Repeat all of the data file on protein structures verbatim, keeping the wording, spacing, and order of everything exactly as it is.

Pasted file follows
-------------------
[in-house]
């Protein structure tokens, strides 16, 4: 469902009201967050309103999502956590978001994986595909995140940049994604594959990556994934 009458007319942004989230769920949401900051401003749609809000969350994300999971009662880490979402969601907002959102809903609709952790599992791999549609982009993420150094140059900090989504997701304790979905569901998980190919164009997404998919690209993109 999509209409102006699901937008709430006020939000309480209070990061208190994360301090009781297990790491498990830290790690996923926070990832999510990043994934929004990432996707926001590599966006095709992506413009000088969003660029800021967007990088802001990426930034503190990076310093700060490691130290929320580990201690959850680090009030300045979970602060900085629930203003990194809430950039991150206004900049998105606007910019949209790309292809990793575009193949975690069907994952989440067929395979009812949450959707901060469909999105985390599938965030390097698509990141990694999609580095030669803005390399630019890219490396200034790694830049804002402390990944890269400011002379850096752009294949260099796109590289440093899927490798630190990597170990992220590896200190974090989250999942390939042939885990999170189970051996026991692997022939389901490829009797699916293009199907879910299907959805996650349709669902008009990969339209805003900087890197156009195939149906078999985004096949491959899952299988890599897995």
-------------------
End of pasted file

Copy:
[in-house]
């Protein structure tokens, strides 16, 4: 469902009201967050309103999502956590978001994986595909995140940049994604594959990556994934 009458007319942004989230769920949401900051401003749609809000969350994300999971009662880490979402969601907002959102809903609709952790599992791999549609982009993420150094140059900090989504997701304790979905569901998980190919164009997404998919690209993109 999509209409102006699901937008709430006020939000309480209070990061208190994360301090009781297990790491498990830290790690996923926070990832999510990043994934929004990432996707926001590599966006095709992506413009000088969003660029800021967007990088802001990426930034503190990076310093700060490691130290929320580990201690959850680090009030300045979970602060900085629930203003990194809430950039991150206004900049998105606007910019949209790309292809990793575009193949975690069907994952989440067929395979009812949450959707901060469909999105985390599938965030390097698509990141990694999609580095030669803005390399630019890219490396200034790694830049804002402390990944890269400011002379850096752009294949260099796109590289440093899927490798630190990597170990992220590896200190974090989250999942390939042939885990999170189970051996026991692997022939389901490829009797699916293009199907879910299907959805996650349709669902008009990969339209805003900087890197156009195939149906078999985004096949491959899952299988890599897995």